The Air Force uses billions of gallons of fuel every year, the vast majority of it aviation fuel to power its fleet of aircraft.
But as the Defense Department seeks to increase its energy efficiency and secure its power grids, the department’s biggest consumer of fuel is looking at ways it can transition to other kinds of more sustainable energy, the Air Force’s deputy chief of staff for logistics, engineering, and force protection said Dec. 2.
Lt. Gen. Warren D. Berry, testifying before the House Armed Services readiness subcommittee on operational energy and logistics, told lawmakers that USAF wants to move from diesel fuel to electric batteries or solar cells for several key airfield operations.
“A large part of our support equipment that we use to generate air power [runs on] diesel. … There’s a great capability as we look at leveraging what commercial industry is doing with electrification, to use perhaps photovoltaic cells to provide lighting on the airfield, as we do aircraft operations or munitions loading operations, to electrify loaders that put munitions on aircraft,” Berry said.
Such a move, he argued, isn’t just about trying to be more environmentally friendly. It enables the service to build “resiliency and redundancy” and not be “beholden” to petroleum, oil, and lubricants. Lawmakers and generals at the Dec. 2 hearing noted that diesel fuel refined in different parts of the world does not always meet the same standards and can lead to engine issues.
As a whole, operational energy requirements have become an increasingly important consideration across military planning, said Air Force Lt. Gen. Sam C. Barrett, director of logistics for the Joint Staff. That’s especially true on the “tactical edge” in places such as the Indo-Pacific region, which covers massive swathes of territory.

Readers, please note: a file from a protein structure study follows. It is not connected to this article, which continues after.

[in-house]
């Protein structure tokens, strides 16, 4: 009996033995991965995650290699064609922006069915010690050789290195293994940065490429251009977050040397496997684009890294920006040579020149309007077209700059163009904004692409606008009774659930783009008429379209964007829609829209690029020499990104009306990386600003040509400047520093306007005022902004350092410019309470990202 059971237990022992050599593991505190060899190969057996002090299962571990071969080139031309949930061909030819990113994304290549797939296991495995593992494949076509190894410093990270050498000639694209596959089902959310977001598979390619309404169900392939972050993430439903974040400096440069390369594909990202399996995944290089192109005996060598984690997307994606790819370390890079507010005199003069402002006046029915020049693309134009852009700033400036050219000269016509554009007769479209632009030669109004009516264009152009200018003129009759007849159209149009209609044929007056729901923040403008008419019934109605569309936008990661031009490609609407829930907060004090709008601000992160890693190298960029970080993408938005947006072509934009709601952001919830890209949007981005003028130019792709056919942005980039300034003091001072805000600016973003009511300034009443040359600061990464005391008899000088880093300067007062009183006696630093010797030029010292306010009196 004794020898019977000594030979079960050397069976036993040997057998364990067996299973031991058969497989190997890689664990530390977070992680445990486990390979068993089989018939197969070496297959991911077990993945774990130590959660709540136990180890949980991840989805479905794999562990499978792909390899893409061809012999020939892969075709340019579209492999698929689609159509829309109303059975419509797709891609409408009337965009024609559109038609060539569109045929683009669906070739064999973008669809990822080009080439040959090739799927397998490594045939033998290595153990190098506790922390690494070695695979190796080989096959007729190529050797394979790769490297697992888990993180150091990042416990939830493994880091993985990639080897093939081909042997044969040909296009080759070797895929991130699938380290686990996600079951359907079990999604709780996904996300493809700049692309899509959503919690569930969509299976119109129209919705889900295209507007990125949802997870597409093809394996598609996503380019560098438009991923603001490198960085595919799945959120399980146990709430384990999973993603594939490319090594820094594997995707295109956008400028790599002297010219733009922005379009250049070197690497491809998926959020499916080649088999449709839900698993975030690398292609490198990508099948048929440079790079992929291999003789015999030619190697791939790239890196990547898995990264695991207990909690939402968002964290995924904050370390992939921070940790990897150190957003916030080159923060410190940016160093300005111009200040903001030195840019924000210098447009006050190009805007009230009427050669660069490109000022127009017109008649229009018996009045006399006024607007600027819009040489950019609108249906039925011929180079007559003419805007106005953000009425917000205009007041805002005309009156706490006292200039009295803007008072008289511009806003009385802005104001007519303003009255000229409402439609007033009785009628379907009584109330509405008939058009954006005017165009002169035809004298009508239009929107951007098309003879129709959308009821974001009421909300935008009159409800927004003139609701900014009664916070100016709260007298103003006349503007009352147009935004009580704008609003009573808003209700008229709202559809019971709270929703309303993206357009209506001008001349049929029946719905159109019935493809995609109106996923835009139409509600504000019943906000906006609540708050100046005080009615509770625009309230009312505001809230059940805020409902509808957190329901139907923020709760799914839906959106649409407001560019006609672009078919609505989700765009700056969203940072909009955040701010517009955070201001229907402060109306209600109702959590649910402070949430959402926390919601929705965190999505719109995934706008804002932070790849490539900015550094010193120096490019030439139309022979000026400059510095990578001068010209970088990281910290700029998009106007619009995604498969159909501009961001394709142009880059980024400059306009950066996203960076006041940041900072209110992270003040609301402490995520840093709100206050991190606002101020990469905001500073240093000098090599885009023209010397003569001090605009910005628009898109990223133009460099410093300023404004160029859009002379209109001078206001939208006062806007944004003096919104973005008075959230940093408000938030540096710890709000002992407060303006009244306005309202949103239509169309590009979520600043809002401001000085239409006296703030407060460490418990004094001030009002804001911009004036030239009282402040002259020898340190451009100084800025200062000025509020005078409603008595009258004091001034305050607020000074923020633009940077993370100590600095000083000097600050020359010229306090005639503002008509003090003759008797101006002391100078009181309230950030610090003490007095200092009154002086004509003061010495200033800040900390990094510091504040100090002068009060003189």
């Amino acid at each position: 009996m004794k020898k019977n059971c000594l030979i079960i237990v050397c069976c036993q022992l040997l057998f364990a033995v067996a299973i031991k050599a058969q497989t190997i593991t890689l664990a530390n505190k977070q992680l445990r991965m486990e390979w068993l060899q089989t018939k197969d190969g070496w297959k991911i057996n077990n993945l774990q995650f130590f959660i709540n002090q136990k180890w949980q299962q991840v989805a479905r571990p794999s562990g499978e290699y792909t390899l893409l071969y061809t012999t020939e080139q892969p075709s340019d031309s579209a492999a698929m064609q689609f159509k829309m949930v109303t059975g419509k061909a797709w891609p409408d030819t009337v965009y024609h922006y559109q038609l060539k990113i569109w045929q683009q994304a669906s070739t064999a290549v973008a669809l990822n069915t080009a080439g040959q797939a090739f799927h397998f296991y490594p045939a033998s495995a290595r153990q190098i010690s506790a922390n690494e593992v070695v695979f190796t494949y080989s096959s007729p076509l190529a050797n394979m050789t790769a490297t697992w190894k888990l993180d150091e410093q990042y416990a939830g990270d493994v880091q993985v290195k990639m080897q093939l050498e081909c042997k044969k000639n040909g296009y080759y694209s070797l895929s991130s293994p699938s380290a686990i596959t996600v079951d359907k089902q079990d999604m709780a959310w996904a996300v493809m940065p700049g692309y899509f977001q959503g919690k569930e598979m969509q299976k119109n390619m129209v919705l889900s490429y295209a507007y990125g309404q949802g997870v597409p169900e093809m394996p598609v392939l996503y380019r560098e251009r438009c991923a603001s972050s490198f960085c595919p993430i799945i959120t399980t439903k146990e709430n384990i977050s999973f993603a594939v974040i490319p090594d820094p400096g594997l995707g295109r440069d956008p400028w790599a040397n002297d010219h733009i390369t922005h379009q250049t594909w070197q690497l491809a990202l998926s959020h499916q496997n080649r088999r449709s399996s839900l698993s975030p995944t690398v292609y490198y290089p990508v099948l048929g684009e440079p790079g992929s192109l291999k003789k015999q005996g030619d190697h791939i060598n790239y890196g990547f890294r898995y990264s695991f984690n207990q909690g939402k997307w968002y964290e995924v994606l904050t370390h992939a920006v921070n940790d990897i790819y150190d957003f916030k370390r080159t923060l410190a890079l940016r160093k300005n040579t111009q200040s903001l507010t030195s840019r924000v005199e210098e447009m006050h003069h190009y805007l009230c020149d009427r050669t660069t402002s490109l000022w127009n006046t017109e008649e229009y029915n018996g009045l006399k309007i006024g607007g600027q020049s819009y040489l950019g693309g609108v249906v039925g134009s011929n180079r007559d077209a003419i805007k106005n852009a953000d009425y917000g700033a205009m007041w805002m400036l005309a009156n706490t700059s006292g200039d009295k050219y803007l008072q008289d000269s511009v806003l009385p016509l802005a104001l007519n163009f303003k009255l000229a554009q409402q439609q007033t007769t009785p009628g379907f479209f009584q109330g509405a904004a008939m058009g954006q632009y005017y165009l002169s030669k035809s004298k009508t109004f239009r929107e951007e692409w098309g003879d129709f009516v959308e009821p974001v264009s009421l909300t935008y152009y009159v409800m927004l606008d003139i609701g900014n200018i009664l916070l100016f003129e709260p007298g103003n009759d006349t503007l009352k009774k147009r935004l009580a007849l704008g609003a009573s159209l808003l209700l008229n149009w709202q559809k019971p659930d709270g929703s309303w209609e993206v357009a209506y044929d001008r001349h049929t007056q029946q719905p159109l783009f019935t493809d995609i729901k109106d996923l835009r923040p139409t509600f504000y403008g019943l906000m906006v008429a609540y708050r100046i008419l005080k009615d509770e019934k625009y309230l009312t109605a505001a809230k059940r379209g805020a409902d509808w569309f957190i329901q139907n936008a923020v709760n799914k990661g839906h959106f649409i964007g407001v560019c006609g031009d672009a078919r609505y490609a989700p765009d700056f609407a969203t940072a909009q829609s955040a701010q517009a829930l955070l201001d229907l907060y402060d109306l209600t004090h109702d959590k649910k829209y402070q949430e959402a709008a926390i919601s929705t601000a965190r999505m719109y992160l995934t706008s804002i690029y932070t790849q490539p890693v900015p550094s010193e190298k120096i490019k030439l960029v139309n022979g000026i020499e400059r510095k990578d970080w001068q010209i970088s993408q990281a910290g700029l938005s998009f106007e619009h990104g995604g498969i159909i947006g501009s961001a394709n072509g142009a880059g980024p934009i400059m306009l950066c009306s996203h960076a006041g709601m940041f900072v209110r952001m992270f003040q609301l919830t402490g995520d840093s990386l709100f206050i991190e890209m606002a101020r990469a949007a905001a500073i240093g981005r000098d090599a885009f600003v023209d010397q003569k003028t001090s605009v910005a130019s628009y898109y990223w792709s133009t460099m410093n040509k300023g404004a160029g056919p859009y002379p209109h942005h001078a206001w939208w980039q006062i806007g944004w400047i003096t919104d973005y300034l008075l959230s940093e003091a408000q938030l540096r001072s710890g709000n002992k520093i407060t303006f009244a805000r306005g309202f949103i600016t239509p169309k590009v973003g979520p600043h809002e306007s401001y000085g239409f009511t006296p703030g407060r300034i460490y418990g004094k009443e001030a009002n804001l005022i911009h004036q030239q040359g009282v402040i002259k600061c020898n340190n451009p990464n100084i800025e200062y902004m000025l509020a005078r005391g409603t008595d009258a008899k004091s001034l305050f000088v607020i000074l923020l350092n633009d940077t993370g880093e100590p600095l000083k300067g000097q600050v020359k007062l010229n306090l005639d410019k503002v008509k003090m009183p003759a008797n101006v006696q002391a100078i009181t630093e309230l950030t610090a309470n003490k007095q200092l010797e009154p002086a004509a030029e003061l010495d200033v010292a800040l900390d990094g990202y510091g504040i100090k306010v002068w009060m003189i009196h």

“From our wargames and exercises, it is apparent that we have a persistent shortage of intra-theater distribution assets,” Barrett testified. “So if we look at the Pacific theatre, and I would dare say it’s not limited to the Pacific, but that is a significant focus—we are getting after that problem set.
“We define that problem set in terms of the last tactical 1,000 miles, because the theater is so big, but we have got to look at solution sets for intra-theater distribution going forward,” he added.
That issue, Barrett said, is linked to another takeaway from recent wargames and exercises: the need to treat operational energy as a global system. The Pentagon is working on an “end-to-end energy … common operating picture” so the Joint Staff can better develop requirements and oversight to ensure solutions.
And it’s not just an inter-service enterprise. Barrett said his final lesson learned from recent wargaming was “the importance of allies, and partners, and industry.”
“It jumps off the page at us on what we would need to do [going] forward,” Barrett said. “So we conducted numerous engagements with our allies and partners. They possess unique capabilities to help us diversify our energy needs in the Pacific theater and other places around the globe.”